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Flavius Agapitus (floruit 502–523) was a Roman politician during the reign of Theodoric the Great. He held the consulship with Flavius Anastasius Paulus Probus Sabinianus Pompeius Anastasius as his colleague in 517.[1]

He started his public career late in life, having lived in seclusion in Liguria, where Ennodius made his acquaintance.[2] Ennodius helped Agapitus obtain a high position at the court of Theodoric the Great in 502, and subsequently was appointed urban prefect of Rome.[3] His Prefecture is mentioned in a legal document from the time of Theodoric.[4] During his tenure as urban prefect, or shortly afterwards, he was made Patrician and settled many cases affecting the Senate.[5] Ennodius comments that he had achieved a favorable reputation in the Senate, which possibly led to his appointment as consul.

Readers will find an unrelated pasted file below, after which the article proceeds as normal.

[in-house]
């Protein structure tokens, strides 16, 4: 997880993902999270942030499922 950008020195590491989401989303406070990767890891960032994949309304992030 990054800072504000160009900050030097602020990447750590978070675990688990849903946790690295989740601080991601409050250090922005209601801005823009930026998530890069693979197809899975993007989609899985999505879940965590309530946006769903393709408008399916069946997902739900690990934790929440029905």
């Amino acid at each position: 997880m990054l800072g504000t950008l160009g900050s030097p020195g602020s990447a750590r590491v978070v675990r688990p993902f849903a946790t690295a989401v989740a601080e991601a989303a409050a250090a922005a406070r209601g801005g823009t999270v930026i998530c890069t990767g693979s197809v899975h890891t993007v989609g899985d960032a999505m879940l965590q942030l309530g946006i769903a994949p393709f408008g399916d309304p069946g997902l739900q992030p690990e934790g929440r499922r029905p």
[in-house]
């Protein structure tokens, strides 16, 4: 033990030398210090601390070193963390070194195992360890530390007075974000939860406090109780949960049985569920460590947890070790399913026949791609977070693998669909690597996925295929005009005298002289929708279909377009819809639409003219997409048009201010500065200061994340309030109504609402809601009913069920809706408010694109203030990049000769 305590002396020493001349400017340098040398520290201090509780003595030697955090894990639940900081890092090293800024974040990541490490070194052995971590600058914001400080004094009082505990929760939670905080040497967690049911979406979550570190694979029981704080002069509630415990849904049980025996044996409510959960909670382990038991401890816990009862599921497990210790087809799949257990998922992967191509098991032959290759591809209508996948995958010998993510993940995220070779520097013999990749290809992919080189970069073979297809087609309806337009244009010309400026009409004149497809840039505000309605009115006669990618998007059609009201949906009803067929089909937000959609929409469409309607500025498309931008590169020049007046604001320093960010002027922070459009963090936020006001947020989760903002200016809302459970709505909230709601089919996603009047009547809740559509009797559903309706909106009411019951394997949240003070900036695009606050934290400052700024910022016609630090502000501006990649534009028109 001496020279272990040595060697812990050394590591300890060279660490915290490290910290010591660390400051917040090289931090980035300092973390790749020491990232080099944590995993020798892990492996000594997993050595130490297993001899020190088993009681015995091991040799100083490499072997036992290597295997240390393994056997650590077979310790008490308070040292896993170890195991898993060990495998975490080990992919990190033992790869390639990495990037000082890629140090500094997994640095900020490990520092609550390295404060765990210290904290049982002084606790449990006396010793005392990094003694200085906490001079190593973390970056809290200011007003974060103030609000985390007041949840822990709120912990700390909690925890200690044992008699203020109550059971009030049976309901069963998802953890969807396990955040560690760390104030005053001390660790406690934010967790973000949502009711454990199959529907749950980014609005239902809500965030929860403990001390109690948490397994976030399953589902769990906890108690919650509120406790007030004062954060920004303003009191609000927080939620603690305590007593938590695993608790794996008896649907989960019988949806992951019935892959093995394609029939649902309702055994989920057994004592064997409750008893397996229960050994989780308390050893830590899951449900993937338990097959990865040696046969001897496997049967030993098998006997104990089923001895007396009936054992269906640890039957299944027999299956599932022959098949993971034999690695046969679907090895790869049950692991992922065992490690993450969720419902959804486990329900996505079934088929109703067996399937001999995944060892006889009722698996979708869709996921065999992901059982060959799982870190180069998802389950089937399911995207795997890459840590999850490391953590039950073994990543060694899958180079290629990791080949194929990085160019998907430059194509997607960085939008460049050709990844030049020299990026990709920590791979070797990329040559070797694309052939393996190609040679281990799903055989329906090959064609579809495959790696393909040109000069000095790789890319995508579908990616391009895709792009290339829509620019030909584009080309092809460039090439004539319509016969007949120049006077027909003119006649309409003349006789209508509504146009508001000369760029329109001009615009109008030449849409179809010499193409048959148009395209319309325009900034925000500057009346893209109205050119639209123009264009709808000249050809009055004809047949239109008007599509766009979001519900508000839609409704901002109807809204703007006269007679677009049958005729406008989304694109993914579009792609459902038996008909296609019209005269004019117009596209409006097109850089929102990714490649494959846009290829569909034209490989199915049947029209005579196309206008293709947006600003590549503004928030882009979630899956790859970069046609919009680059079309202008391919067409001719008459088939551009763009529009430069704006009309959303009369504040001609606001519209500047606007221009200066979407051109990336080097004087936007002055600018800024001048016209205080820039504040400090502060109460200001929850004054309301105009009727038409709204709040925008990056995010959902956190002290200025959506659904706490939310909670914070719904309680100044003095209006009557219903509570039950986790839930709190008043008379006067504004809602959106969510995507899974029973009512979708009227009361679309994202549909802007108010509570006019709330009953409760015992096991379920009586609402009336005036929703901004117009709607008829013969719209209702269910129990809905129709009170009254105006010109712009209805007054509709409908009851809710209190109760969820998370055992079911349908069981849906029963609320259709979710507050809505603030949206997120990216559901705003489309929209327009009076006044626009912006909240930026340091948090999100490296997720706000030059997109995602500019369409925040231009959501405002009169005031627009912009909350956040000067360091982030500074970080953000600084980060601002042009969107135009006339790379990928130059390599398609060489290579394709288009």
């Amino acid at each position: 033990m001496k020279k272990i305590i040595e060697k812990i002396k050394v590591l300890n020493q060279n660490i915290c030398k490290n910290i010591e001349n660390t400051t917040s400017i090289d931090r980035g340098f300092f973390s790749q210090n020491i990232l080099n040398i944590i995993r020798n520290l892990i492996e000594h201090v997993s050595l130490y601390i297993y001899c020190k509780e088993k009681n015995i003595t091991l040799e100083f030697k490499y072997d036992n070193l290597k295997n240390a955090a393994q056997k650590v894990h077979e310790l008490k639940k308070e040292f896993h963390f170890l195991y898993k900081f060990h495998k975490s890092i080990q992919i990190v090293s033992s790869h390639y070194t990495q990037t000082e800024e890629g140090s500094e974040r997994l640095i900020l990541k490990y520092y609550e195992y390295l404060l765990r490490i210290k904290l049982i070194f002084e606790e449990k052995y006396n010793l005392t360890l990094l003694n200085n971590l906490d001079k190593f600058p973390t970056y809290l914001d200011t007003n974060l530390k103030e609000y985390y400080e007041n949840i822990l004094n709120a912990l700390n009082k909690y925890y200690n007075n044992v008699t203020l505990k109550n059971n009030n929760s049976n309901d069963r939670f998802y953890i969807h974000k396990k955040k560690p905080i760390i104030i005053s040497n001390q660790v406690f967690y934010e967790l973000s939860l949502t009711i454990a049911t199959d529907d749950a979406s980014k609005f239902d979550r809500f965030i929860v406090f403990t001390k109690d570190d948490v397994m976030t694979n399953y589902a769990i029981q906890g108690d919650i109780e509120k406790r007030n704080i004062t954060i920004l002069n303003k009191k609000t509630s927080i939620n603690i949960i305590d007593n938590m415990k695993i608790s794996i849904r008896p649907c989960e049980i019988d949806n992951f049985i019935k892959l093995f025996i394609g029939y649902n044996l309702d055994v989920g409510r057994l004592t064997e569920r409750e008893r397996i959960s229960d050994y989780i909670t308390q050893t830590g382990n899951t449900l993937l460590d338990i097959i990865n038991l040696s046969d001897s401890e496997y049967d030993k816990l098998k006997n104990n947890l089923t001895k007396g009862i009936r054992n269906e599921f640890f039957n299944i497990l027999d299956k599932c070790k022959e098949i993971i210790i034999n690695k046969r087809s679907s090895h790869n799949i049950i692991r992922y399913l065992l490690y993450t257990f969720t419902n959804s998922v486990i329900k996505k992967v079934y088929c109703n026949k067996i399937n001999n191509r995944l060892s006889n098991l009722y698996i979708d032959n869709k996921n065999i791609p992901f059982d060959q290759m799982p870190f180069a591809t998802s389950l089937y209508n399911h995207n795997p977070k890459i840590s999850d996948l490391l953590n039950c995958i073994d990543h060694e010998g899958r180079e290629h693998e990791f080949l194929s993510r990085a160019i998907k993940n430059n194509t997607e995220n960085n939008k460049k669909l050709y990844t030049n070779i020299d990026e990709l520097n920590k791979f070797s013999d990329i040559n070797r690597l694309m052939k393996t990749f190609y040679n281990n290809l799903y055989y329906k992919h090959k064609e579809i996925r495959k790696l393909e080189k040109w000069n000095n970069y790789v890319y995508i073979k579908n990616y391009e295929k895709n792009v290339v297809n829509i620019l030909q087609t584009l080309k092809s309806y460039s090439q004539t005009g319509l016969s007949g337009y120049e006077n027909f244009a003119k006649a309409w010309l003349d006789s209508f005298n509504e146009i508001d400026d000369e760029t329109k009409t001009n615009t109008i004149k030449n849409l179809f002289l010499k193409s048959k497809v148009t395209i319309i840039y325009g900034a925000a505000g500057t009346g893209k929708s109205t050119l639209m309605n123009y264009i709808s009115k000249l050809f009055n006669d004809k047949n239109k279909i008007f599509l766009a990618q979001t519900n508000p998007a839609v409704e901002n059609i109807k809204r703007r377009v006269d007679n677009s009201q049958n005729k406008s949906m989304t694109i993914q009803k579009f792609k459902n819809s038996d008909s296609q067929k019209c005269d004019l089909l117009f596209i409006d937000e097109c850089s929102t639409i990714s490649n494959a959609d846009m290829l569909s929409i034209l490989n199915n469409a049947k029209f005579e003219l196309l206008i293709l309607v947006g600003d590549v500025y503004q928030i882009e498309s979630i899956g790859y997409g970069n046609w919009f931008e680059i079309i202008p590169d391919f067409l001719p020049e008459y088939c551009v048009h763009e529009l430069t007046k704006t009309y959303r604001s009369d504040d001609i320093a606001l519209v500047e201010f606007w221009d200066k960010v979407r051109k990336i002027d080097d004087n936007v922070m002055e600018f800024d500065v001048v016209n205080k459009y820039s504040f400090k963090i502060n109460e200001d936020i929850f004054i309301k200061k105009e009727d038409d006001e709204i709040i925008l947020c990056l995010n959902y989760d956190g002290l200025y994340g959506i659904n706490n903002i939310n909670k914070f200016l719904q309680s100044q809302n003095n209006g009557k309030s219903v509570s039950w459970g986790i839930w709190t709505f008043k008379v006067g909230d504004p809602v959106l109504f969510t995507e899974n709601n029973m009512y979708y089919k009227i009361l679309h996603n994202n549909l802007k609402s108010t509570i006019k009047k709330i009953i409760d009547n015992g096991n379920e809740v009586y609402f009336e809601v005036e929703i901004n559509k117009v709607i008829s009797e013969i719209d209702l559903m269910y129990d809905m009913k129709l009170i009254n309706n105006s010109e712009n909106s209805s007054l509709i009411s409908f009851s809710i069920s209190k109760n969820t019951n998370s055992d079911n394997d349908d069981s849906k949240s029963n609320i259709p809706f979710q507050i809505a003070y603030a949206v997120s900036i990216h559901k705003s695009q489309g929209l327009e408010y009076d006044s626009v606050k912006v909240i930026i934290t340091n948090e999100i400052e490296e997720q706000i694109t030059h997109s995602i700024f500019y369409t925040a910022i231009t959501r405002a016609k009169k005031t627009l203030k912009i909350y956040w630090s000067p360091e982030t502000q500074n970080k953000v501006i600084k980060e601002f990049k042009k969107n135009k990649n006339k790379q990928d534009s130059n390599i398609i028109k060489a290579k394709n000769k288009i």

In 523, Agapitus was part of the entourage of Pope John I, who had been ordered by king Theodoric to proceed to Constantinople and obtain a moderation of Emperor Justin's decree of 523 against the Arians. Theodoric threatened that if John should fail in his mission, there would be reprisals against the orthodox Catholics in the West. Other Senators accompanying Pope John included Inportunus, Theodorus, and the patrician Agapitus.[6]


  1. ^ CIL X, 4495, CIL XIII, 2375
  2. ^ Ennodius, Ep. 1.13;4.6
  3. ^ Cassiodorus Var. I.
  4. ^ Marini, Pap. dipl. 139
  5. ^ Cassiodorus Var. I.27; 1.23
  6. ^ Raymond Davis (translator), The Book of Pontiffs (Liber Pontificalis), first edition (Liverpool: University Press, 1989), p. 49
Political offices
Preceded by
Praefectus urbi of Rome
508 - 509
Succeeded by
Preceded by
Consul of the Roman Empire
with Flavius Anastasius Paulus Probus Sabinianus Pompeius Anastasius
Succeeded by
Anastasius Paulus Probus Moschianus Probus Magnus